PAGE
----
Credit card interest rates are climbing: Here’s how to tackle your debt

Interest rates are climbing this year on all kinds of consumer debt, and that’s bad news for those who carry a credit card balance.

The Federal Reserve has been pushing interest rates higher in an ongoing campaign to battle inflation, announcing an unprecedented three consecutive 75-basis-point jumps. That has pushed up the cost of borrowing for many consumers.

Typically credit card users can avoid paying interest on purchases by paying their balance in full each month. But roughly half of all cards have an outstanding balance, according to LendingTree. For those borrowers, higher rates can be expensive.

Over the past six months the average annual percentage rate — a card’s interest expressed as a yearly rate — has grown from 16.17% to 16.65%, nearing the all-time record high of 17.14% in 2019, according to the Federal Reserve.

Meanwhile, credit card debt has grown. Credit card balances grew 13% in the second quarter from the year before, the largest increase in more than 20 years, according to the Federal Reserve Bank of New York’s Center for Microeconomic Data.

The rise seems to have been driven by higher prices, said Joelle Scally, administrator of the Center.

“While household balance sheets overall appear to be in a strong position, we are seeing rising delinquencies among subprime and low-income borrowers with rates approaching pre-pandemic levels,” she said.

Build an emergency fund and use cards sparingly

While the impact of one interest rate hike may seem relatively small on its own, the cumulative effect of all five of this year’s rate hikes from the Federal Reserve will cost the average consumer who has a credit card balance of about $5,200 roughly $156 more per year, or $13 each month, said Michele Raneri, vice president of US research and consulting at TransUnion.

For borrowers feeling the hit of inflation, budgeting and watching credit card spending should be part of their money practice. But it’s especially important to keep some cash on hand, Raneri.

“Have an emergency fund at the ready,” she said. “Three to six months of expenses ideally, but even a few hundred extra dollars can prove valuable.”

She said borrowers should also take care to use credit diligently and with the understanding that as interest rates rise, so do minimum credit card payments.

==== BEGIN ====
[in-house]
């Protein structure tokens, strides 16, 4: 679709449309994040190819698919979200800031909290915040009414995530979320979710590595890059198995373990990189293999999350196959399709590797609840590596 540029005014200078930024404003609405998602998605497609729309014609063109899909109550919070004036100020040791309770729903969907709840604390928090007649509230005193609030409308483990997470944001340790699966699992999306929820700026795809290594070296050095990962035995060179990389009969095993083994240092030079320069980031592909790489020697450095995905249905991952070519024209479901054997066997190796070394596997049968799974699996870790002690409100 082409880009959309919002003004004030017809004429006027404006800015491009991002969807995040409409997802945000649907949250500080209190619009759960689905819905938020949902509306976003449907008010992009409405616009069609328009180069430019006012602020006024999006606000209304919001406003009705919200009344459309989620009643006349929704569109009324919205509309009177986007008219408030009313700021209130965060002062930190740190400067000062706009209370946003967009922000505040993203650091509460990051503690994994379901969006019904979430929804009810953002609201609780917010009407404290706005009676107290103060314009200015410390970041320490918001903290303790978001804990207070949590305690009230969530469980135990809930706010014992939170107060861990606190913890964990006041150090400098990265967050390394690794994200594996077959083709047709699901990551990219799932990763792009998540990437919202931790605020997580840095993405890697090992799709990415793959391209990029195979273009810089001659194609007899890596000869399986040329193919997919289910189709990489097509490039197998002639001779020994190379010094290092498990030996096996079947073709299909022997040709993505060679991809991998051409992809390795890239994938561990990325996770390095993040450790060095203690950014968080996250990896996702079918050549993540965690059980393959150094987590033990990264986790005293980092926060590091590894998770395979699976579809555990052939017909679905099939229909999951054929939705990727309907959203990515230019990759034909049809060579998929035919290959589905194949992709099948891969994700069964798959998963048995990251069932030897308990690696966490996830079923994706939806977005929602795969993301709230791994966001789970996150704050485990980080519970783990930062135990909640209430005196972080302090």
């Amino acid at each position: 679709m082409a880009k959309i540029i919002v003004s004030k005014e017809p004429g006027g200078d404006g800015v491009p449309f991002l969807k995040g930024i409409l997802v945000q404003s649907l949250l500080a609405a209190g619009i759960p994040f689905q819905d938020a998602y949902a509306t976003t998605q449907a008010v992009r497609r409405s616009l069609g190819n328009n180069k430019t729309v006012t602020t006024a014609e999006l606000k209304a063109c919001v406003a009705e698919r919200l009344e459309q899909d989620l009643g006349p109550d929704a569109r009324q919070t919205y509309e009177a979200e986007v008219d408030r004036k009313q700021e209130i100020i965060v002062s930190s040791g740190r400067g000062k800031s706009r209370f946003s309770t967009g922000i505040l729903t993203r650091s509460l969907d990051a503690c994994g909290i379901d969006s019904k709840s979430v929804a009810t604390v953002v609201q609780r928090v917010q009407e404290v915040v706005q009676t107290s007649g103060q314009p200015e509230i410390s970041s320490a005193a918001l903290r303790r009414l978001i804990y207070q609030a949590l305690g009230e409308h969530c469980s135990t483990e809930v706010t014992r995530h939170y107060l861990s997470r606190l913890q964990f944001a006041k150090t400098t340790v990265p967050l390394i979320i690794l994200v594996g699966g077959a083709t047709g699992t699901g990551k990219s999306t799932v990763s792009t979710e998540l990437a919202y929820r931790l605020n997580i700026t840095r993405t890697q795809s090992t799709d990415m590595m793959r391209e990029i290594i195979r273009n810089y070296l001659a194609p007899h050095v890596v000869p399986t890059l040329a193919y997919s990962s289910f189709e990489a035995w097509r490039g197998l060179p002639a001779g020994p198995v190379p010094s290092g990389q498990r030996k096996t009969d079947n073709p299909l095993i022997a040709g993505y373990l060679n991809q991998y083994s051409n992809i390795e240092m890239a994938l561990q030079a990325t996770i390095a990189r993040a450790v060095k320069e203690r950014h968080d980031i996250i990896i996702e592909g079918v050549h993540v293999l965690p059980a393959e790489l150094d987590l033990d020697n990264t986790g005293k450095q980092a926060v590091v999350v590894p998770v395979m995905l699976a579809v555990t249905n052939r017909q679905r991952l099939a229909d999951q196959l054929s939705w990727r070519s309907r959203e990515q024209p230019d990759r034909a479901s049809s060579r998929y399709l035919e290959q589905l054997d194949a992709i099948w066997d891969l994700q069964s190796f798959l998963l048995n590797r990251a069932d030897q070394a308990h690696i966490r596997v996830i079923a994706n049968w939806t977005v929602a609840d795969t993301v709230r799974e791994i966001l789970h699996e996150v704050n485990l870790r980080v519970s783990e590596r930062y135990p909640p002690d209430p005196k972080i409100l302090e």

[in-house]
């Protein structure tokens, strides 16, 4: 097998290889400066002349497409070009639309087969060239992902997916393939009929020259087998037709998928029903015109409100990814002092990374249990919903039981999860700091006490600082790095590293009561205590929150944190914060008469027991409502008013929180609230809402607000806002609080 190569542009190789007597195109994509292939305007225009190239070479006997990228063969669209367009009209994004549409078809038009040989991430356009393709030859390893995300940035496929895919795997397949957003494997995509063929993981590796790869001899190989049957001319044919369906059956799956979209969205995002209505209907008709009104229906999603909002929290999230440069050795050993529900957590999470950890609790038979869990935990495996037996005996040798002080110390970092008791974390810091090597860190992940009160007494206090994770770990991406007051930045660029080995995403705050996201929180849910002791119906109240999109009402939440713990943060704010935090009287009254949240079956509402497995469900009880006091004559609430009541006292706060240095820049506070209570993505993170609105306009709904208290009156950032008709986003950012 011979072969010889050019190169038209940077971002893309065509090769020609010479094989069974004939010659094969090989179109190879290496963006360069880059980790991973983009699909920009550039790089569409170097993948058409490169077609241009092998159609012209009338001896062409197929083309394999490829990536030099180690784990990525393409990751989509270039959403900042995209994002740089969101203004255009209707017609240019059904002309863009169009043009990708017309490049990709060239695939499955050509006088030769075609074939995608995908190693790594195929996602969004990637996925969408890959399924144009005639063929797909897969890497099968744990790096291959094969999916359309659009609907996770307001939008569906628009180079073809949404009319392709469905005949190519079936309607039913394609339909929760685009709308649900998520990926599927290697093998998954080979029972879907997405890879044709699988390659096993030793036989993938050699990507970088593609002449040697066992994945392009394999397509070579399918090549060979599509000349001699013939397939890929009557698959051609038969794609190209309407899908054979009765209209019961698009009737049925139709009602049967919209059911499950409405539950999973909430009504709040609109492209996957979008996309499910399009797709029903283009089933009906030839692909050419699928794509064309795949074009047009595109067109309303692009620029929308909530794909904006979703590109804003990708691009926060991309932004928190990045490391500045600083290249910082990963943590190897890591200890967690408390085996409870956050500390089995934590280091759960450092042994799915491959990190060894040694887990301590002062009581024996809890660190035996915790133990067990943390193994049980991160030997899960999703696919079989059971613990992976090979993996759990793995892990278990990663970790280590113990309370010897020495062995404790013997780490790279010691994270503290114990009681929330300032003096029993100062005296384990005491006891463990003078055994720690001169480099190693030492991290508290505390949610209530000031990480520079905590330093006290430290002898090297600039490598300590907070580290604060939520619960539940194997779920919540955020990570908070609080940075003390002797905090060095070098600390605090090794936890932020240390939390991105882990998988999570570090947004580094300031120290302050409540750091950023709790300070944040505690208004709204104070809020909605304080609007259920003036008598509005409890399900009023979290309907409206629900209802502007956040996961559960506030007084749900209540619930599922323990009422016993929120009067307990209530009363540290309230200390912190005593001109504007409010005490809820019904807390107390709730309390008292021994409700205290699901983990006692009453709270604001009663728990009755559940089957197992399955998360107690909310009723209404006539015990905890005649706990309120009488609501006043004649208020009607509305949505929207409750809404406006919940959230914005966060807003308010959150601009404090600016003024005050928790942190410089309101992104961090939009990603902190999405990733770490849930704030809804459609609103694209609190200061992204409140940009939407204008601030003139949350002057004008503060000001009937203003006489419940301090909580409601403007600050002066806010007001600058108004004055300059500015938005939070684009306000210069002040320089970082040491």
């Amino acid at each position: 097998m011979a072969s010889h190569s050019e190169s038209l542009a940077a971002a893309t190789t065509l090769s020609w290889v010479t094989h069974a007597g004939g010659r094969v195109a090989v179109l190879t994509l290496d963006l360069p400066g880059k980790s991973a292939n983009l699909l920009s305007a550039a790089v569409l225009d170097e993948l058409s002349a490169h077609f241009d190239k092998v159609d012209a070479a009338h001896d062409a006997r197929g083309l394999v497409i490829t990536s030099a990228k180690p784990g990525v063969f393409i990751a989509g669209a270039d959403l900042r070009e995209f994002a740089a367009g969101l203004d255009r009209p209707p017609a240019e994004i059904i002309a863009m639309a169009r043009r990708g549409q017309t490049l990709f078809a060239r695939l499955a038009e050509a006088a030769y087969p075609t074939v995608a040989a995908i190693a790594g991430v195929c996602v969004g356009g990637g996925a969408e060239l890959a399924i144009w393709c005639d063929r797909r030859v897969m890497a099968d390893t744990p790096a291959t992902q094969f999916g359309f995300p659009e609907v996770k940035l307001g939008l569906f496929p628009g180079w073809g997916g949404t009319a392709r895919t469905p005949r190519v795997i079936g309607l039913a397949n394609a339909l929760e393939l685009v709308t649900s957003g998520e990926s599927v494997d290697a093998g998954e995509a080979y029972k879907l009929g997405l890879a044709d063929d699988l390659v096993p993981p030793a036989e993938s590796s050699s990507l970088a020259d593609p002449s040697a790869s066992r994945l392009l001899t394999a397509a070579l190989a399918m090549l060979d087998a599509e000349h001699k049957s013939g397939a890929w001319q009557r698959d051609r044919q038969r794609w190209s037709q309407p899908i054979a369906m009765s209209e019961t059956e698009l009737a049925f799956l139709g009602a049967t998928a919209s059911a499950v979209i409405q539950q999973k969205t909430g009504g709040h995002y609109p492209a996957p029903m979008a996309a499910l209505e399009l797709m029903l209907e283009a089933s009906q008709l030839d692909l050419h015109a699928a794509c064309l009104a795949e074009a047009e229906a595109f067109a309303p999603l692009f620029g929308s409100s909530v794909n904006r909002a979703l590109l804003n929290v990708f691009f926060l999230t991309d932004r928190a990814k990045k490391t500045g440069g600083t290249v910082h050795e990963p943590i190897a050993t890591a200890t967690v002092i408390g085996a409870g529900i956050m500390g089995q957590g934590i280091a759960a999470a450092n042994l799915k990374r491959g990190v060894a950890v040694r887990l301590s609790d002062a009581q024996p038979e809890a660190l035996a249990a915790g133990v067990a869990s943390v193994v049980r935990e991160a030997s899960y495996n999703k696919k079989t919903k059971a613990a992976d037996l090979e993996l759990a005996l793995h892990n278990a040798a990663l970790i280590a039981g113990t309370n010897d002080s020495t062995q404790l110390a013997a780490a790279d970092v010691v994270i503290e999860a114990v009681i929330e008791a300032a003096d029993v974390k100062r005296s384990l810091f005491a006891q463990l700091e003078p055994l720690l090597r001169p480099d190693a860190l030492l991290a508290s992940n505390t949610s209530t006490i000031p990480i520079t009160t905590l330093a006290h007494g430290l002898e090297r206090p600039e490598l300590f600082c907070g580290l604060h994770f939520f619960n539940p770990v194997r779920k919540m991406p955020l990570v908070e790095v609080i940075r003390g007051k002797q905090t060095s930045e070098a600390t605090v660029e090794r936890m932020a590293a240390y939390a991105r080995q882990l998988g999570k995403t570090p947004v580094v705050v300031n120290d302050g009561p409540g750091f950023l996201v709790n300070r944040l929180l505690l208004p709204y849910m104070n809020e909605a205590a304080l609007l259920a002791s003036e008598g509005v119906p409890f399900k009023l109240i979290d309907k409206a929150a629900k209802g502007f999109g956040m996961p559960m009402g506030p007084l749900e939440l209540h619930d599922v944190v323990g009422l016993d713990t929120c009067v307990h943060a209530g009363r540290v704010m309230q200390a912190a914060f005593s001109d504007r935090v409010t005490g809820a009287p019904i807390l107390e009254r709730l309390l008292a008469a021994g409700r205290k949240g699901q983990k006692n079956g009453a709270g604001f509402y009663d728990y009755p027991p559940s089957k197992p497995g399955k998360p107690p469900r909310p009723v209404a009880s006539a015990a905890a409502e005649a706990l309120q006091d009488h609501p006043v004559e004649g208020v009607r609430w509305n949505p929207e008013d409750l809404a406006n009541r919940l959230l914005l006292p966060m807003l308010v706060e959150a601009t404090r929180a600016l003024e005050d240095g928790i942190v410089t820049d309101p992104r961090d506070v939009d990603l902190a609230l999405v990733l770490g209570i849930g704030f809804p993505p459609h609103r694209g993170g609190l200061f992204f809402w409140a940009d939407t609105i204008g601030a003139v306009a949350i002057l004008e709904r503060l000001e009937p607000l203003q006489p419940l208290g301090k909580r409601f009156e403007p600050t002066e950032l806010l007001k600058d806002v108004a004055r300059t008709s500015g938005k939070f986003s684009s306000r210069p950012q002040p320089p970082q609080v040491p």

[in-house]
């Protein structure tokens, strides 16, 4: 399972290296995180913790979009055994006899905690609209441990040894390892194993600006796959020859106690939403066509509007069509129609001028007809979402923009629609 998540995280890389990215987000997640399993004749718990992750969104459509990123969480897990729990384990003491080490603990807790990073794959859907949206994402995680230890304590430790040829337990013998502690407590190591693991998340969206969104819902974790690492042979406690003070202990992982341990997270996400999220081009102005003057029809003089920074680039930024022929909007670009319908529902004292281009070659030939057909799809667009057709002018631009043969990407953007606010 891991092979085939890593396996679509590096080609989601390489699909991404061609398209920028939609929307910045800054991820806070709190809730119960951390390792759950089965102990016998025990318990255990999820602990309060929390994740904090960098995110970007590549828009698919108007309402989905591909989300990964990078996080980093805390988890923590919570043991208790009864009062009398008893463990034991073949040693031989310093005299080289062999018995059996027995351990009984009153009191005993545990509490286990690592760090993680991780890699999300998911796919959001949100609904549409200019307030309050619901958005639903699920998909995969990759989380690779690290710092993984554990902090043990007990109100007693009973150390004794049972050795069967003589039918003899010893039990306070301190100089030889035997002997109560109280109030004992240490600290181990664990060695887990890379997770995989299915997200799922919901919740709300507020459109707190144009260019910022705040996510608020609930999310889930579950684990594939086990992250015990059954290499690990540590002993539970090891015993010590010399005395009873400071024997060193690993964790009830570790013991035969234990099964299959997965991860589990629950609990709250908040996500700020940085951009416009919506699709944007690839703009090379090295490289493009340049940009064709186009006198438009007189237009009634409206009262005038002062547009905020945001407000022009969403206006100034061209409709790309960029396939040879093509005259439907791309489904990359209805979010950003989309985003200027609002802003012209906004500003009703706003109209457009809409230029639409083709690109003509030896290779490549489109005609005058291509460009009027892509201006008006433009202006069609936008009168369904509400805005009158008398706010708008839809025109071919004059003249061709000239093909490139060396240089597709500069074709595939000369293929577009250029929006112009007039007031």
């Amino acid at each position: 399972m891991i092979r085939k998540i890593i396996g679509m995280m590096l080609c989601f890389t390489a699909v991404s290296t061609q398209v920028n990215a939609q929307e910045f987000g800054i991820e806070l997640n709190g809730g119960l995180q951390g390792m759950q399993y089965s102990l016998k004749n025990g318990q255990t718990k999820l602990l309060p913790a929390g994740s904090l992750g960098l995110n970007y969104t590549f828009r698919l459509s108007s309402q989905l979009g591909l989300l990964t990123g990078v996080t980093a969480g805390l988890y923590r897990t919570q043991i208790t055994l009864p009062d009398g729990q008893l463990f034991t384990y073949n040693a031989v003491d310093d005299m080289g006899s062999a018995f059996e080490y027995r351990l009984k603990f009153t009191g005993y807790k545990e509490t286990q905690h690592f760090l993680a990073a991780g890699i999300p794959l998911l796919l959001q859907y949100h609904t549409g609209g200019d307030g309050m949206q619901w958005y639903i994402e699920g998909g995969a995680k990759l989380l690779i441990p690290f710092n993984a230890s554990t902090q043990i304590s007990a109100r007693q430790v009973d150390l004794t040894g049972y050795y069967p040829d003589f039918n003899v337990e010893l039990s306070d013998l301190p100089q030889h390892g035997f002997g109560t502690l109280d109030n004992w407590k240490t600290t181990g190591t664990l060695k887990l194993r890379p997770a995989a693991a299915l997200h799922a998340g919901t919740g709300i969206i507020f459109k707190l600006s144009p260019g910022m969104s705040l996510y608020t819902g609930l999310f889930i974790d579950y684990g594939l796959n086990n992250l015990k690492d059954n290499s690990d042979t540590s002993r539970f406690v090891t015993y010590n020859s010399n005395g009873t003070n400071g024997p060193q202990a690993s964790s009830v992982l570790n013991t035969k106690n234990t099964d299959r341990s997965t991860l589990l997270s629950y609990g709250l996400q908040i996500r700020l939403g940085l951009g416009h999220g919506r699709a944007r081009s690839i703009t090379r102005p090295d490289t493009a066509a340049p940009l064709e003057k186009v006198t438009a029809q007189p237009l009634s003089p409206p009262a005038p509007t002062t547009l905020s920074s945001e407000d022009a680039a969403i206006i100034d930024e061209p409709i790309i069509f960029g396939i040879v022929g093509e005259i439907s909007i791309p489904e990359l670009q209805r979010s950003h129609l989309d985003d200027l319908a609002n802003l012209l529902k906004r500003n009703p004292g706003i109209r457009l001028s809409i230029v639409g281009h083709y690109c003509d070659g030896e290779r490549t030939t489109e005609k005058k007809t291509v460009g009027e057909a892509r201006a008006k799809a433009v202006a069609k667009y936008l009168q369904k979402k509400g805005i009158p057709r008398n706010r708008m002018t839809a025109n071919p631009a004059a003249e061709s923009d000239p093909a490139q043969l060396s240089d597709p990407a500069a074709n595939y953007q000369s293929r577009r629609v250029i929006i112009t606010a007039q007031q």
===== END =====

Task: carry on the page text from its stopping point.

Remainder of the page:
“Only use credit to the extent you are confident you can afford to make those payments and avoid delinquency,” she said.

Ask for a lower rate

Another strategy is to appeal directly to the credit card companies.

You are your own best advocate in getting out from under a high APR, said Matt Schulz, chief credit analyst at LendingTree. And you can start by calling your card issuer and asking for a lower interest rate, he said.

“People don’t think it will work,” said Schulz. But LendingTree’s research indicates a majority of the time people who ask for a lower interest rate get one. “It can be a reduction of 10 percentage points or more. That is a significant thing.”

But you don’t have to be facing a financial hardship to potentially get a break on your APR. You don’t need to have an 800 credit score either.

“The fact that the success rate is so high hints that people across the credit spectrum are getting their way,” he said. “It is absolutely worth making the call.”

One way to increase your chances of getting a lower rate is to come prepared with information on other card offers that you have seen available, he said.

“You can say, ‘I’ve been a customer for a long time, but my interest rate is really high. I saw this card that gives me this rate, could you match it?’ There is a good chance that they’ll listen and possibly work with you.”

If you have a hardship, such as a job loss or medical issue, you can mention that to your card issuer, he said.

“Banks have hardship programs where they will reduce interest rates, reduce minimum payments, waive fees, to get you over a short-term financial hump.”

Transfer your balance

If you are not able to get your APR lowered and are still wrestling with debt, a balance transfer card can be useful, Schulz said.

“It can sound weird to get another card to help you, but a 0% interest rate on a balance transfer card can help you avoid accruing interest on that card for nearly two years,” he said.

But it is very important to understand the fees, what the rate will be after the low rate period ends and if there are any deadlines with balance transfer cards.

You’ll need good credit to get one of these cards, said Schulz, likely 660 or higher, although it will vary by issuer. But if you can, they can save you a lot of money, and banks are eager to lend if you have decent credit.

“Even though credit card rates have risen like crazy this year, 0% balance transfer cards are still everywhere,” he said.

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